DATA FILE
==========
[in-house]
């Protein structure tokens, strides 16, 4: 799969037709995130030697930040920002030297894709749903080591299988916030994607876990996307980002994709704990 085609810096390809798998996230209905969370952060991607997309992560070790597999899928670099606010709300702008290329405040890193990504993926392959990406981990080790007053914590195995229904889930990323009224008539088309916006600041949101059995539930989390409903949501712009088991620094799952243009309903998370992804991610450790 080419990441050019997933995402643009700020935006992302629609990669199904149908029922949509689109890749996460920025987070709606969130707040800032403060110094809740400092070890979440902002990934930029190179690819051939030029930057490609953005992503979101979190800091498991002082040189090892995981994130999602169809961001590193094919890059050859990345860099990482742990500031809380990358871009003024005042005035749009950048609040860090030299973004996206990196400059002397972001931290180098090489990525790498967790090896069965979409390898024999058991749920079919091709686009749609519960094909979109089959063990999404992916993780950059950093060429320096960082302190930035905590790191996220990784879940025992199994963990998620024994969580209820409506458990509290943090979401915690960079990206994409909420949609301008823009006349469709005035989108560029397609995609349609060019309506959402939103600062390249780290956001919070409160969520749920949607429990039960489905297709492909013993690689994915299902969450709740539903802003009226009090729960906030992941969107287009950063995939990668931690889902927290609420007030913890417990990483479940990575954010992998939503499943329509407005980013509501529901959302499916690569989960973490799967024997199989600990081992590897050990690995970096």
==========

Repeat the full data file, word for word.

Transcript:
[in-house]
């Protein structure tokens, strides 16, 4: 799969037709995130030697930040920002030297894709749903080591299988916030994607876990996307980002994709704990 085609810096390809798998996230209905969370952060991607997309992560070790597999899928670099606010709300702008290329405040890193990504993926392959990406981990080790007053914590195995229904889930990323009224008539088309916006600041949101059995539930989390409903949501712009088991620094799952243009309903998370992804991610450790 080419990441050019997933995402643009700020935006992302629609990669199904149908029922949509689109890749996460920025987070709606969130707040800032403060110094809740400092070890979440902002990934930029190179690819051939030029930057490609953005992503979101979190800091498991002082040189090892995981994130999602169809961001590193094919890059050859990345860099990482742990500031809380990358871009003024005042005035749009950048609040860090030299973004996206990196400059002397972001931290180098090489990525790498967790090896069965979409390898024999058991749920079919091709686009749609519960094909979109089959063990999404992916993780950059950093060429320096960082302190930035905590790191996220990784879940025992199994963990998620024994969580209820409506458990509290943090979401915690960079990206994409909420949609301008823009006349469709005035989108560029397609995609349609060019309506959402939103600062390249780290956001919070409160969520749920949607429990039960489905297709492909013993690689994915299902969450709740539903802003009226009090729960906030992941969107287009950063995939990668931690889902927290609420007030913890417990990483479940990575954010992998939503499943329509407005980013509501529901959302499916690569989960973490799967024997199989600990081992590897050990690995970096």